Last week, I recommended Super Manny Stands Up, as it had been a favorite when I stuffed our front-facing bookshelf with books about kindness and inclusivity. Today, I bring you another child and parent favorite from that huge collection of books: The Boy and the Giant, written and illustrated by David Litchfield.
To start on the surface, Litchfield has both written and illustrated an endearing story about a boy, his grandfather, and the village giant. His beautiful prose reads aloud easily and moves quickly, but not so quickly that you can’t take in the rich and detailed illustrations. You can even read this like a seek-and-find book, as Litchfield has hidden the giant in many of these gorgeous illustrations.
But, what you really want to know is what makes The Boy and the Giant so special, and why was it on our kindness and inclusivity bookshelf? My girls loved that Litchfield tells the story of a boy who doesn’t believe there is a gentle giant living close by, one who does extraordinary acts of kindness for the townspeople. And, they loved that the boy discovers the giant actually does exist! But, mostly, they are able to identify with what the giant wants most in the world: a friend. After all, almost every child can identify with this deep-seeded need, a need to connect, to fit in, and to feel loved.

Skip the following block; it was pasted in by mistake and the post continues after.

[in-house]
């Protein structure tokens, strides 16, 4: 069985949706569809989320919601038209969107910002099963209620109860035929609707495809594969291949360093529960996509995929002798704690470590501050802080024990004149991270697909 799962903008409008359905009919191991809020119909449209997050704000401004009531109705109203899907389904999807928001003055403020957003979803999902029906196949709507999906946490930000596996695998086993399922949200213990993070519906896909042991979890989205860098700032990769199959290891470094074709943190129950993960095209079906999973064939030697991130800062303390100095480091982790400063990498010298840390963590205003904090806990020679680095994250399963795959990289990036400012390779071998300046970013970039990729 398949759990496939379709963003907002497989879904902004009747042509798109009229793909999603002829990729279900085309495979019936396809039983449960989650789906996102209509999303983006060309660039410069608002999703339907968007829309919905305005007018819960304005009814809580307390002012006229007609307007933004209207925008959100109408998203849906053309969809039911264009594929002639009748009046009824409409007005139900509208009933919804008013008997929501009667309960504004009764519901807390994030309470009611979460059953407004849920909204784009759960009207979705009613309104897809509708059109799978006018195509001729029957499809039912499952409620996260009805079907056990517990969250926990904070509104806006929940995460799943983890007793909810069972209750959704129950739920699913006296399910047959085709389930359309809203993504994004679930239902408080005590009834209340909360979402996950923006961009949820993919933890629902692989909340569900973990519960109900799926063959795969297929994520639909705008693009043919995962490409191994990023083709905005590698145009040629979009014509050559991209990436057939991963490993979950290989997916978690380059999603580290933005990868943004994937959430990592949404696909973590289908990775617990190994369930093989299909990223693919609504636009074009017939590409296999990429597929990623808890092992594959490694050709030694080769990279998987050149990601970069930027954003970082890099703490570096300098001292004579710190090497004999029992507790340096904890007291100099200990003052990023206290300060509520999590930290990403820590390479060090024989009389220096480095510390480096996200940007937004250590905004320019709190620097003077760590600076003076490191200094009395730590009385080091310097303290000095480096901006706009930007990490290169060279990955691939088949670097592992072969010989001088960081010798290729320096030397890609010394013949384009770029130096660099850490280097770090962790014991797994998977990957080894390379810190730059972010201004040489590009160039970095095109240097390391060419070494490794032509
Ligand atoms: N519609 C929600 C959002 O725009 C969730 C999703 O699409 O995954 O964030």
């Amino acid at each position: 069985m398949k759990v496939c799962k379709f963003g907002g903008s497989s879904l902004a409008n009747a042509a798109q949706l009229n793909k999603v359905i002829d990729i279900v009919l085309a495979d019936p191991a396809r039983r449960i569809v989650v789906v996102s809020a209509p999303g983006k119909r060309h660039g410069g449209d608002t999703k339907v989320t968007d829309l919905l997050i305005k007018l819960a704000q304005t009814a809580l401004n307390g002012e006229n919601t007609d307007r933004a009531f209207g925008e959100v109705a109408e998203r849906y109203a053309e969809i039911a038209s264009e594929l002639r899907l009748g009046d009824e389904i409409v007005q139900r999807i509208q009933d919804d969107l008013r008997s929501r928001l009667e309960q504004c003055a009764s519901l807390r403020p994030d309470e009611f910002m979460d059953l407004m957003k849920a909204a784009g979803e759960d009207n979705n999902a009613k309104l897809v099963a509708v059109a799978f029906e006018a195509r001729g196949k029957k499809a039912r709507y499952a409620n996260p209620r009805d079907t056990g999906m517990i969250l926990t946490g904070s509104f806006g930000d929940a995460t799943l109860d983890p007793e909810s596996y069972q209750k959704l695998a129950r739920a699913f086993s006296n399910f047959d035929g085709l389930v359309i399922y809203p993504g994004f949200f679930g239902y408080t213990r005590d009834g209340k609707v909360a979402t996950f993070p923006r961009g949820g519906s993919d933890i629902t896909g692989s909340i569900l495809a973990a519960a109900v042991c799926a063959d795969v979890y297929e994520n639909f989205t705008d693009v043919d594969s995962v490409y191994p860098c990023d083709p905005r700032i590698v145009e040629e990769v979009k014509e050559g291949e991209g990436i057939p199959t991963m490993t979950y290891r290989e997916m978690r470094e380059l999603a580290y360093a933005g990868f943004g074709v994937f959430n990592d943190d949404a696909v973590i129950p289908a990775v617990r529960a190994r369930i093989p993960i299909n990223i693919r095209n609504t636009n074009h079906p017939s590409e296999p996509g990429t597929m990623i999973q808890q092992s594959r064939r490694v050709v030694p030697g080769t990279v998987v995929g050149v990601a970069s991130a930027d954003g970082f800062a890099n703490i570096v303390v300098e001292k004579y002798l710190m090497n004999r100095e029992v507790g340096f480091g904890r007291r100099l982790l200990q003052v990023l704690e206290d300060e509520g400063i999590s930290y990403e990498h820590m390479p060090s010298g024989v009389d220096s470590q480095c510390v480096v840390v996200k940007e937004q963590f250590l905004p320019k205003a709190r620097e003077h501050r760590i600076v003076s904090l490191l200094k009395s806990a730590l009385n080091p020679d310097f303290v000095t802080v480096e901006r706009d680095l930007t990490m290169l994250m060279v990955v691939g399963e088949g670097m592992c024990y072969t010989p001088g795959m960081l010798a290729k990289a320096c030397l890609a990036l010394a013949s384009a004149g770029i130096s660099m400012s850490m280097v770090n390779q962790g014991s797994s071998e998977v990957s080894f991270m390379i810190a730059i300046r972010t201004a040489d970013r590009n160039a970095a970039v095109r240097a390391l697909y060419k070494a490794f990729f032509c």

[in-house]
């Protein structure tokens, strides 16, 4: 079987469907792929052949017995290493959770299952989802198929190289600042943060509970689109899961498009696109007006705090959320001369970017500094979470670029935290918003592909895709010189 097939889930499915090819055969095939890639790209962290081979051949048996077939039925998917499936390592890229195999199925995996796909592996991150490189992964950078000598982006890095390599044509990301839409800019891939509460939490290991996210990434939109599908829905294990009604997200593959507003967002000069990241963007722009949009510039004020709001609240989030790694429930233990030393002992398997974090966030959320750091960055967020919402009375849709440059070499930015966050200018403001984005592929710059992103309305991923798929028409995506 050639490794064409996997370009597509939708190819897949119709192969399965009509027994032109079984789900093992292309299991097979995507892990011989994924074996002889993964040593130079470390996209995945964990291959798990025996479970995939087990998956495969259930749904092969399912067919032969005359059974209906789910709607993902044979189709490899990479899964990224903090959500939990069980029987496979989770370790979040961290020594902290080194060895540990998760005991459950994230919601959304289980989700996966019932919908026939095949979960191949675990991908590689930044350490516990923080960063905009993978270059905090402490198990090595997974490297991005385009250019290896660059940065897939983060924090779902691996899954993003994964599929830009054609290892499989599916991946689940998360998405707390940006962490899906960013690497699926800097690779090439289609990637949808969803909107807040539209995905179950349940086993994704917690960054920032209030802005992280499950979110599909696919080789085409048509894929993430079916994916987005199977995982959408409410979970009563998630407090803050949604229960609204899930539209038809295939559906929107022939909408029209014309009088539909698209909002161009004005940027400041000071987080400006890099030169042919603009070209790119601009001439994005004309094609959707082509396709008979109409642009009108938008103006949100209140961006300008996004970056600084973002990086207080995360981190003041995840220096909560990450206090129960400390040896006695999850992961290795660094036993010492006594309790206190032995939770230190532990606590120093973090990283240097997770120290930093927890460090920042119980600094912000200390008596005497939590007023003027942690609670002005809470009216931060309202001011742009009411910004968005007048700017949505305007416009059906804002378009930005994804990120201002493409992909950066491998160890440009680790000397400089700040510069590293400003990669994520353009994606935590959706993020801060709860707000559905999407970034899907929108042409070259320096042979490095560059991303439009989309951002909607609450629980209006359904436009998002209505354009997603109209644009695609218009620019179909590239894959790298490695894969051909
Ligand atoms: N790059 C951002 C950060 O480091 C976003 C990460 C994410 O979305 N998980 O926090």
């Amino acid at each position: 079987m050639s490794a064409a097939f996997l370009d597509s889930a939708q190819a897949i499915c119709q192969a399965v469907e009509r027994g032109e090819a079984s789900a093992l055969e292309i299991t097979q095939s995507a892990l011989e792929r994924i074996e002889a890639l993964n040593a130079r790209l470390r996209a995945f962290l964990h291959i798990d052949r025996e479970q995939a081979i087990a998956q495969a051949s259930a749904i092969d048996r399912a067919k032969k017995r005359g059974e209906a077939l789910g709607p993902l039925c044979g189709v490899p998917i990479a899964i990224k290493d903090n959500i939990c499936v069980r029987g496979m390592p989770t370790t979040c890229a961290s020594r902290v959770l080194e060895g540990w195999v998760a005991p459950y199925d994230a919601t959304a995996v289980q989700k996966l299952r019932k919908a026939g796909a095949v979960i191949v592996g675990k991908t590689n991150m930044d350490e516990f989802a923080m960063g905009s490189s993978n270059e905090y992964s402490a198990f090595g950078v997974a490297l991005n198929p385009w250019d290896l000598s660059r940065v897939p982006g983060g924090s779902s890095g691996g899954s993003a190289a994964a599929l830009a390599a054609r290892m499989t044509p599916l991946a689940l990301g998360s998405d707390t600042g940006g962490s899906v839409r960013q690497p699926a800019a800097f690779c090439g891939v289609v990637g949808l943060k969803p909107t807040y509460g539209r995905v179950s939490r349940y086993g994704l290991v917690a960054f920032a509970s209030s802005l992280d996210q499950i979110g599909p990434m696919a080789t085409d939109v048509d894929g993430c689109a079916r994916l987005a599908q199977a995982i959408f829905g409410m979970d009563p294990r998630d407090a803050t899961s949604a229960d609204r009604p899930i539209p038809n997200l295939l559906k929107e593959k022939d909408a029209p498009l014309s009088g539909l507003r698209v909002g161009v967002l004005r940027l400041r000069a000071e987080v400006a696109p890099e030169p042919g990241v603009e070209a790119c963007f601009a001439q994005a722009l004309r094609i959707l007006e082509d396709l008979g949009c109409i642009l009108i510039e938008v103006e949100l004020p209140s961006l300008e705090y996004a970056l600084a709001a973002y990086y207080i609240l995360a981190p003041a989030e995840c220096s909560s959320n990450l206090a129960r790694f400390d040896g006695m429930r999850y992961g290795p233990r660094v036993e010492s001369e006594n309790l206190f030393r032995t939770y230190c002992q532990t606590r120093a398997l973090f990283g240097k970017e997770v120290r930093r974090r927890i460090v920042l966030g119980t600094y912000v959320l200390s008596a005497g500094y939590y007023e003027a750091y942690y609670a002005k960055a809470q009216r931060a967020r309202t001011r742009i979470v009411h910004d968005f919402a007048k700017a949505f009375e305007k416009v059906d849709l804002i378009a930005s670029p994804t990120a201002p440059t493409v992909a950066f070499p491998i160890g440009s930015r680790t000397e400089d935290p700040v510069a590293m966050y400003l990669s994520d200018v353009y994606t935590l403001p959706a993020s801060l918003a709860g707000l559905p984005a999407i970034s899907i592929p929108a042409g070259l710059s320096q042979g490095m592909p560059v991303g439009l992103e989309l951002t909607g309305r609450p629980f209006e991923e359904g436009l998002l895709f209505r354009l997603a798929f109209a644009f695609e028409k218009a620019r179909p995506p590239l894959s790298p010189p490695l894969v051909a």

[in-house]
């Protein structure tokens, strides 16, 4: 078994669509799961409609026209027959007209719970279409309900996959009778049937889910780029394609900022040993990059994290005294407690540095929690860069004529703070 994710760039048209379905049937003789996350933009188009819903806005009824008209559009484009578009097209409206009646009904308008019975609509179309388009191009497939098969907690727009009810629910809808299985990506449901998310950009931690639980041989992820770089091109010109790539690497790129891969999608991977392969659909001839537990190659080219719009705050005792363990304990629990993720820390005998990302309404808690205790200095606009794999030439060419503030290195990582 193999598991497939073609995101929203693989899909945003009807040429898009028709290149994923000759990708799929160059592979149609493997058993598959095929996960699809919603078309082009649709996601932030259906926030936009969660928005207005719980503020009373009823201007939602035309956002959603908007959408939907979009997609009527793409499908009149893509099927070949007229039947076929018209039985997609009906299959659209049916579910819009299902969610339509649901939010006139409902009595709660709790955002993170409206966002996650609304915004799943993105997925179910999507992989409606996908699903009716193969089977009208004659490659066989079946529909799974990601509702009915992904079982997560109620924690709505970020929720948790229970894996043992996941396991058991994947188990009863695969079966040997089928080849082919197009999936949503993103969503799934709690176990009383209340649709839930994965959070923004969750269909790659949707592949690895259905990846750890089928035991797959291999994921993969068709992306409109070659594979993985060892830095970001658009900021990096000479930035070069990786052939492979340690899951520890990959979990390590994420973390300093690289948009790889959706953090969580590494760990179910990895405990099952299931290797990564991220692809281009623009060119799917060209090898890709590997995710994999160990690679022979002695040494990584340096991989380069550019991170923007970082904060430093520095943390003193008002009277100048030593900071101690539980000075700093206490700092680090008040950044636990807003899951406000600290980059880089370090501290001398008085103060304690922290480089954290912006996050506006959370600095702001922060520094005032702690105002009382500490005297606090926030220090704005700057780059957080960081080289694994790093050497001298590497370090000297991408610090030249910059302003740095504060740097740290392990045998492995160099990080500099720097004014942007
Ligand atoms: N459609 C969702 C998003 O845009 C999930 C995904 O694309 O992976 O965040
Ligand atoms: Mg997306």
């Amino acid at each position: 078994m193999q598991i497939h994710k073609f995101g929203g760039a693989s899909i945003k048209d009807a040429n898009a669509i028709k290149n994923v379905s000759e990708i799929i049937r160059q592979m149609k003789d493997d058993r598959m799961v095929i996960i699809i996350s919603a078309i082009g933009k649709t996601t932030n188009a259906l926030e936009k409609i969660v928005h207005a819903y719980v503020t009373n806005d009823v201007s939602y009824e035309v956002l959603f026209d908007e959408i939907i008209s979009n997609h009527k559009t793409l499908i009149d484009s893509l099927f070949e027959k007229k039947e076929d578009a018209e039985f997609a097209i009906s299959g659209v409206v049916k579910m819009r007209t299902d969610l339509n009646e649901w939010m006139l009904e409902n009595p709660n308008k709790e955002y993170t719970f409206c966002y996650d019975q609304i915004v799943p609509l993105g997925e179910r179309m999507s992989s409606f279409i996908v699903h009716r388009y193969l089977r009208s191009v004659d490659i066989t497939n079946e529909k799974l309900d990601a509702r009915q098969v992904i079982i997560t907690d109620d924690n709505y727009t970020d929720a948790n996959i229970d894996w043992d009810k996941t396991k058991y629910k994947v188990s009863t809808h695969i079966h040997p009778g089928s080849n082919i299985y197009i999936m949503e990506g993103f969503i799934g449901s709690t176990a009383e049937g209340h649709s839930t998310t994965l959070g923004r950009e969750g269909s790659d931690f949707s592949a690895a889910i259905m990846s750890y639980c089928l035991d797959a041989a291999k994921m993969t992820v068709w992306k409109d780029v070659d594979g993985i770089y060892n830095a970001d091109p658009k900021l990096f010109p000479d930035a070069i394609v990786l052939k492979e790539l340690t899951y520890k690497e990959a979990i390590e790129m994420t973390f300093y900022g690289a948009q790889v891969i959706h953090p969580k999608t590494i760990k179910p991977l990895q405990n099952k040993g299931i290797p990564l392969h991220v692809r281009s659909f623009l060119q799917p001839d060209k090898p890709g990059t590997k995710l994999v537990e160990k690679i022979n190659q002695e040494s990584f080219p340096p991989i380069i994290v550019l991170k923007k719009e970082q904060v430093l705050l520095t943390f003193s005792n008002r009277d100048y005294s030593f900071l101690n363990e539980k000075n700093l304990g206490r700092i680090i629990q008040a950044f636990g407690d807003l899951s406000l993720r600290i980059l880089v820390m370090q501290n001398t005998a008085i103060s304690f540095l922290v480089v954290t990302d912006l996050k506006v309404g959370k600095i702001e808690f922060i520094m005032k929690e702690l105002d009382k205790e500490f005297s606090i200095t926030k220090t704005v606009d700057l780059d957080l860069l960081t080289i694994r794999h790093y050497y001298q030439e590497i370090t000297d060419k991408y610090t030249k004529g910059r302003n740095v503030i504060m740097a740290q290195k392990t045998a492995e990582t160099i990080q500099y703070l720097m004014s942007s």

And as for me? I love that this book helps children see past their preconceived notions and look for what they might have in common with someone who, on the surface, seems so different. I love that The Boy and the Giant helps readers connect to those they believe to be different and breaks down barriers based on these preconceived notions. Litchfield teaches children to slow down and pay attention in order to get to know someone. And, Litchfield models taking action when you have hurt someone else, going beyond simply saying “I’m sorry” or pretending nothing ever happened. There is just so much good in this one simple story!
Other books we love for combatting preconceived notions:
- The Wall in the Middle of the Book by Jon Agee
- The Story of Ferdinand by Munro Leaf, illustrated by Robert Lawson
- The Sandwich Swap by Queen Rania Al Abdullah and Kelly DiPuccio, illustrated by Tricia Tusa
- Hattie and Hudson by Chris Van Dusen — you can read my full review here.
- The Very Last Castle by Travis Jonker, illustrated by Mark Pett
What books do you love that teach and model how to look past your beliefs and your preconceived notions to get to know someone’s heart?
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